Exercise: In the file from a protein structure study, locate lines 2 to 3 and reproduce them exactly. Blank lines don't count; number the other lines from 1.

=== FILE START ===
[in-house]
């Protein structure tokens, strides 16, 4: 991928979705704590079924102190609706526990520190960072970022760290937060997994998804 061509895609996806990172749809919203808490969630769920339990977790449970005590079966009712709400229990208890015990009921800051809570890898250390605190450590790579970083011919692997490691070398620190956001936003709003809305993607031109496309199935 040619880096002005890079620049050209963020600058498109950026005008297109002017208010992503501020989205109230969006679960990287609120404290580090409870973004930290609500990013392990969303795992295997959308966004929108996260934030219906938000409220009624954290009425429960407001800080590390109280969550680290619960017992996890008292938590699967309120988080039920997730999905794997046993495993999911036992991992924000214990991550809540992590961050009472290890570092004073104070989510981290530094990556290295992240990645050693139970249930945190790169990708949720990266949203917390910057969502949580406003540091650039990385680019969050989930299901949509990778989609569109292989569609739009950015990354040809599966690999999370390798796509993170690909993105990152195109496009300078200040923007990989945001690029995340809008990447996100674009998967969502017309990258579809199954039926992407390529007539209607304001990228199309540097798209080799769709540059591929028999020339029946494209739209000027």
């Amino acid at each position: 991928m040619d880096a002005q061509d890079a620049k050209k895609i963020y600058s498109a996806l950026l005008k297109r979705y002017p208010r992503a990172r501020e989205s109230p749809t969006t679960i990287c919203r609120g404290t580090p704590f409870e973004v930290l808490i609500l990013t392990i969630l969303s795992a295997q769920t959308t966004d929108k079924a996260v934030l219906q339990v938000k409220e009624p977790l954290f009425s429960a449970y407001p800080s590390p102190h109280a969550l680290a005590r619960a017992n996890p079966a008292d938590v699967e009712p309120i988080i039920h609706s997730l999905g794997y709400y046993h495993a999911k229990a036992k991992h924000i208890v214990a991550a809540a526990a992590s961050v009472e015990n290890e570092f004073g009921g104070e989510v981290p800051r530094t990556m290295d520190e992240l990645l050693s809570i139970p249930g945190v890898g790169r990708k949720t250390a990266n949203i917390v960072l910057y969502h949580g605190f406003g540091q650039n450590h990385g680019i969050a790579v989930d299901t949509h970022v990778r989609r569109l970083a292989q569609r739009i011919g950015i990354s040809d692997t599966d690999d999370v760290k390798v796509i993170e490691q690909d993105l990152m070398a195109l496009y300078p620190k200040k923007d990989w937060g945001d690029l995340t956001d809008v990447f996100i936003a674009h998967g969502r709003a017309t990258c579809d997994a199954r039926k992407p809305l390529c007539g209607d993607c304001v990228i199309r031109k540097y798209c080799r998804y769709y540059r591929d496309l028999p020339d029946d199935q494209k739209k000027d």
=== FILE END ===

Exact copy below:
């Protein structure tokens, strides 16, 4: 991928979705704590079924102190609706526990520190960072970022760290937060997994998804 061509895609996806990172749809919203808490969630769920339990977790449970005590079966009712709400229990208890015990009921800051809570890898250390605190450590790579970083011919692997490691070398620190956001936003709003809305993607031109496309199935 040619880096002005890079620049050209963020600058498109950026005008297109002017208010992503501020989205109230969006679960990287609120404290580090409870973004930290609500990013392990969303795992295997959308966004929108996260934030219906938000409220009624954290009425429960407001800080590390109280969550680290619960017992996890008292938590699967309120988080039920997730999905794997046993495993999911036992991992924000214990991550809540992590961050009472290890570092004073104070989510981290530094990556290295992240990645050693139970249930945190790169990708949720990266949203917390910057969502949580406003540091650039990385680019969050989930299901949509990778989609569109292989569609739009950015990354040809599966690999999370390798796509993170690909993105990152195109496009300078200040923007990989945001690029995340809008990447996100674009998967969502017309990258579809199954039926992407390529007539209607304001990228199309540097798209080799769709540059591929028999020339029946494209739209000027």
């Amino acid at each position: 991928m040619d880096a002005q061509d890079a620049k050209k895609i963020y600058s498109a996806l950026l005008k297109r979705y002017p208010r992503a990172r501020e989205s109230p749809t969006t679960i990287c919203r609120g404290t580090p704590f409870e973004v930290l808490i609500l990013t392990i969630l969303s795992a295997q769920t959308t966004d929108k079924a996260v934030l219906q339990v938000k409220e009624p977790l954290f009425s429960a449970y407001p800080s590390p102190h109280a969550l680290a005590r619960a017992n996890p079966a008292d938590v699967e009712p309120i988080i039920h609706s997730l999905g794997y709400y046993h495993a999911k229990a036992k991992h924000i208890v214990a991550a809540a526990a992590s961050v009472e015990n290890e570092f004073g009921g104070e989510v981290p800051r530094t990556m290295d520190e992240l990645l050693s809570i139970p249930g945190v890898g790169r990708k949720t250390a990266n949203i917390v960072l910057y969502h949580g605190f406003g540091q650039n450590h990385g680019i969050a790579v989930d299901t949509h970022v990778r989609r569109l970083a292989q569609r739009i011919g950015i990354s040809d692997t599966d690999d999370v760290k390798v796509i993170e490691q690909d993105l990152m070398a195109l496009y300078p620190k200040k923007d990989w937060g945001d690029l995340t956001d809008v990447f996100i936003a674009h998967g969502r709003a017309t990258c579809d997994a199954r039926k992407p809305l390529c007539g209607d993607c304001v990228i199309r031109k540097y798209c080799r998804y769709y540059r591929d496309l028999p020339d029946d199935q494209k739209k000027d």